The finished alendronate enteric coated beads along with uncoated beads were tested for dissolution as a function of time. The dissolution results showed that the uncoated alendronate beads released in 0.1 N HCl and in pH 6.8 phosphate buffer. The enteric coated alendronate beads had no drug release for 2 hours in 0.1 N HCl and showed similar drug release to the uncoated beads in pH 6.8 phosphate buffer. Graphs of the dissolution testing can be found in the FIGS. 3 and 4. The results show that alendronate can be enteric coated so that drug release is stopped in 0.1 N HCl and then released in pH 6.8 phosphate buffer.
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|Citing Patent||Filing date||Publication date||Applicant||Title|
|US20080132471 *||Nov 6, 2007||Jun 5, 2008||Teikoku Pharma Usa, Inc.||Bisphosphonate inhalant formulations and methods for using the same|
|US20080182823 *||Dec 21, 2007||Jul 31, 2008||Hidesmasa Katsumi||Polymer-linked-biophosphonate inhalant formulations and methods for using the same|
|US20100034752 *||Dec 9, 2008||Feb 11, 2010||Toru Hibi||Inhalant formulations comprising a bisphosphonate and a pyrazolone derivative and methods for using the same|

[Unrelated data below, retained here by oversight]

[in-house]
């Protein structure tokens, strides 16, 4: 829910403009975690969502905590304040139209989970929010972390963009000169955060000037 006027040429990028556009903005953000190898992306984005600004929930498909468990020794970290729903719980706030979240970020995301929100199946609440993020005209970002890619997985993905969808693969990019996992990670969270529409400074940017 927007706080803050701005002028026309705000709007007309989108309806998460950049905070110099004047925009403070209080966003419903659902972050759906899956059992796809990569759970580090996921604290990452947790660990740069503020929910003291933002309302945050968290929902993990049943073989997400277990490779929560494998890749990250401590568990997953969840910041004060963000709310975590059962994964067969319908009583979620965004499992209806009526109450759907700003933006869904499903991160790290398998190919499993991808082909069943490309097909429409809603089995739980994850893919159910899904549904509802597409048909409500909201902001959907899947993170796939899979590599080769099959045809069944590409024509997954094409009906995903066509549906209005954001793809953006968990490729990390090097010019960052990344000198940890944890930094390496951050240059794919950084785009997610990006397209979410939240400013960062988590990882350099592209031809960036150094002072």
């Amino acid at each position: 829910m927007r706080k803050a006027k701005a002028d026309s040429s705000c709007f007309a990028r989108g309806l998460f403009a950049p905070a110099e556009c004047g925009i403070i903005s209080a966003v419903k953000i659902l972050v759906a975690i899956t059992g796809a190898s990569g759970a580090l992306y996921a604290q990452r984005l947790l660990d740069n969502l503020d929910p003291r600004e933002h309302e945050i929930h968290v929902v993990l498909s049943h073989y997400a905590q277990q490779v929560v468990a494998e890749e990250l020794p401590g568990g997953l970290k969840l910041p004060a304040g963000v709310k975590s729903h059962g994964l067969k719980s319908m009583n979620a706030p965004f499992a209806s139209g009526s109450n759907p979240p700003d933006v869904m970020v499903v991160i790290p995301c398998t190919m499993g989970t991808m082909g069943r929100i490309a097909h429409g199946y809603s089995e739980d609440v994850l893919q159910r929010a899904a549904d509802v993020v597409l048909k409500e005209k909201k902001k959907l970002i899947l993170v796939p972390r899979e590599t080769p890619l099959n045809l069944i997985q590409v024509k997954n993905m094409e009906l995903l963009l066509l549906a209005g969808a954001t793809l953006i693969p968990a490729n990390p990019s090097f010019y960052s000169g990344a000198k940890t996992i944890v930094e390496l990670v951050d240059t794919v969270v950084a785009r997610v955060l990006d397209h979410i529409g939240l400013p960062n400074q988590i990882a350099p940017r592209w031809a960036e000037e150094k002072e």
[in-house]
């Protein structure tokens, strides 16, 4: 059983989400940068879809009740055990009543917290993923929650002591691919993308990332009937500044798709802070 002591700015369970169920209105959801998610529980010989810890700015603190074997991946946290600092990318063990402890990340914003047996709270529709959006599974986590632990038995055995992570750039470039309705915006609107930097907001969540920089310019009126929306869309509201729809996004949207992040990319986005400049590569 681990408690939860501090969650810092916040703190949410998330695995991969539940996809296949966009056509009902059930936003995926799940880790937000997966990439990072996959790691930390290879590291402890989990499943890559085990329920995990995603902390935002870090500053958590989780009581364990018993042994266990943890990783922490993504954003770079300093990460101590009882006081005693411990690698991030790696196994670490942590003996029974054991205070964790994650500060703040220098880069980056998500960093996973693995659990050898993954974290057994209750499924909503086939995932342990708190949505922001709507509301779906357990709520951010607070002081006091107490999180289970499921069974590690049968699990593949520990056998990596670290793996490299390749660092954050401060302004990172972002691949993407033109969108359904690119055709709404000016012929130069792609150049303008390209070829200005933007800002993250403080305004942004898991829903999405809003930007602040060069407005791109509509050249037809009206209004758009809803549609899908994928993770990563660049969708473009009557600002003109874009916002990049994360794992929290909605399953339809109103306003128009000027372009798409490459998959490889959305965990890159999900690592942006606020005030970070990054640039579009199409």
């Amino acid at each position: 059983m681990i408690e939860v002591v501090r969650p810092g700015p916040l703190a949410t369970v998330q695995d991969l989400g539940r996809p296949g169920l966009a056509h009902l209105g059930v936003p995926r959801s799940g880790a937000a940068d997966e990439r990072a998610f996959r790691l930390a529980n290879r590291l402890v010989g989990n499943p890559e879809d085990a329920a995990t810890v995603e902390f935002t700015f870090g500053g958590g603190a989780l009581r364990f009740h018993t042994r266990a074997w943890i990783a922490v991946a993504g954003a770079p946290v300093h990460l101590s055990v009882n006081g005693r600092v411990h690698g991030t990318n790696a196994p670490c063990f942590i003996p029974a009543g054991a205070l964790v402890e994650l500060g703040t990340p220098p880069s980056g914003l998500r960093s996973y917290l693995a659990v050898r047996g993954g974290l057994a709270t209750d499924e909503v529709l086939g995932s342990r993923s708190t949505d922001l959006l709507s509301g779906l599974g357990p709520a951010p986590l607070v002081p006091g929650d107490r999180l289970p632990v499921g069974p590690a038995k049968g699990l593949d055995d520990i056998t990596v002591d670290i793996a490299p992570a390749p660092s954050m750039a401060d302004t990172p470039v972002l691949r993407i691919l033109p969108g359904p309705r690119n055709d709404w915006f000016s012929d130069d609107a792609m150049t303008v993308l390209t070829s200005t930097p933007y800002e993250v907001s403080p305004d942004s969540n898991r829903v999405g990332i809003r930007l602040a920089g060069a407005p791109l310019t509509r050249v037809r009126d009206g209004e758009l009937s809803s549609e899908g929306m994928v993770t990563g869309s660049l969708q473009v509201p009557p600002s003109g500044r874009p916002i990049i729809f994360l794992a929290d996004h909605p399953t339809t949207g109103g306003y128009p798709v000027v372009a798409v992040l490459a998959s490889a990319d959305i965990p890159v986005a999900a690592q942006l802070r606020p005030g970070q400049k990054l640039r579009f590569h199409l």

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|U.S. Classification||424/45, 424/482, 514/384, 514/174, 514/172, 514/416, 424/185.1, 514/89|
|International Classification||A61K9/00, A61P13/04, A61K31/66, A61K9/72, A61P19/00, A61P19/08, A61P3/14, A61K47/44, A61K31/675, A61K9/12, A61K31/663, A61K31/41, A61P19/10, A61K9/50, A61K47/38, A61K47/32|
|Cooperative Classification||A61K9/0073, A61K31/663, A61K9/5078, A61K9/008|
|European Classification||A61K9/00M20B6, A61K9/50K2, A61K31/663, A61K9/00M20B|
|Dec 19, 2003||AS||Assignment|
Owner name: GENEVA PHARMACEUTICALS, INC., NEW JERSEY
Free format text: ASSIGNMENT OF ASSIGNORS INTEREST;ASSIGNOR:PALEPU, NAGESWARA R.;REEL/FRAME:014818/0735
Effective date: 20020702
|Apr 19, 2005||CC||Certificate of correction|
|Nov 5, 2007||FPAY||Fee payment|
Year of fee payment: 4
|Sep 20, 2011||FPAY||Fee payment|
Year of fee payment: 8
|Jan 8, 2016||REMI||Maintenance fee reminder mailed|
|Jun 1, 2016||LAPS||Lapse for failure to pay maintenance fees|
|Jul 19, 2016||FP||Expired due to failure to pay maintenance fee|
Effective date: 20160601